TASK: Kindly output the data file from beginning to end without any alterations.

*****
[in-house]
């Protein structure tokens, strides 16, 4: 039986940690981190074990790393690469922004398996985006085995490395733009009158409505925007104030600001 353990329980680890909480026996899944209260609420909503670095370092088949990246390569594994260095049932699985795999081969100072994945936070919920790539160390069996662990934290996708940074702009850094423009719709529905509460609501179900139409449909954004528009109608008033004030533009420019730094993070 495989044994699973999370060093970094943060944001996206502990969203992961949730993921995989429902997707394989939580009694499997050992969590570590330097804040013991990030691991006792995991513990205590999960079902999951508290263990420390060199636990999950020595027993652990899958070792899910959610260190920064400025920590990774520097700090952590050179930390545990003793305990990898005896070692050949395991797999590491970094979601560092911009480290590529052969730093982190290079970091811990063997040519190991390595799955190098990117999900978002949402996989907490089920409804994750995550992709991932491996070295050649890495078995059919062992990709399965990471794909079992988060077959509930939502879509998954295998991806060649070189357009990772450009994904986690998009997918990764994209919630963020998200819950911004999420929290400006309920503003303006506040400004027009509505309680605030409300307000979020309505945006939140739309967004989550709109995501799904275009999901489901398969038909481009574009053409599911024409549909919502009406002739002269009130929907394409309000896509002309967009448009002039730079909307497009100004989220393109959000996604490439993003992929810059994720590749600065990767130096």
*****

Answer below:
[in-house]
């Protein structure tokens, strides 16, 4: 039986940690981190074990790393690469922004398996985006085995490395733009009158409505925007104030600001 353990329980680890909480026996899944209260609420909503670095370092088949990246390569594994260095049932699985795999081969100072994945936070919920790539160390069996662990934290996708940074702009850094423009719709529905509460609501179900139409449909954004528009109608008033004030533009420019730094993070 495989044994699973999370060093970094943060944001996206502990969203992961949730993921995989429902997707394989939580009694499997050992969590570590330097804040013991990030691991006792995991513990205590999960079902999951508290263990420390060199636990999950020595027993652990899958070792899910959610260190920064400025920590990774520097700090952590050179930390545990003793305990990898005896070692050949395991797999590491970094979601560092911009480290590529052969730093982190290079970091811990063997040519190991390595799955190098990117999900978002949402996989907490089920409804994750995550992709991932491996070295050649890495078995059919062992990709399965990471794909079992988060077959509930939502879509998954295998991806060649070189357009990772450009994904986690998009997918990764994209919630963020998200819950911004999420929290400006309920503003303006506040400004027009509505309680605030409300307000979020309505945006939140739309967004989550709109995501799904275009999901489901398969038909481009574009053409599911024409549909919502009406002739002269009130929907394409309000896509002309967009448009002039730079909307497009100004989220393109959000996604490439993003992929810059994720590749600065990767130096």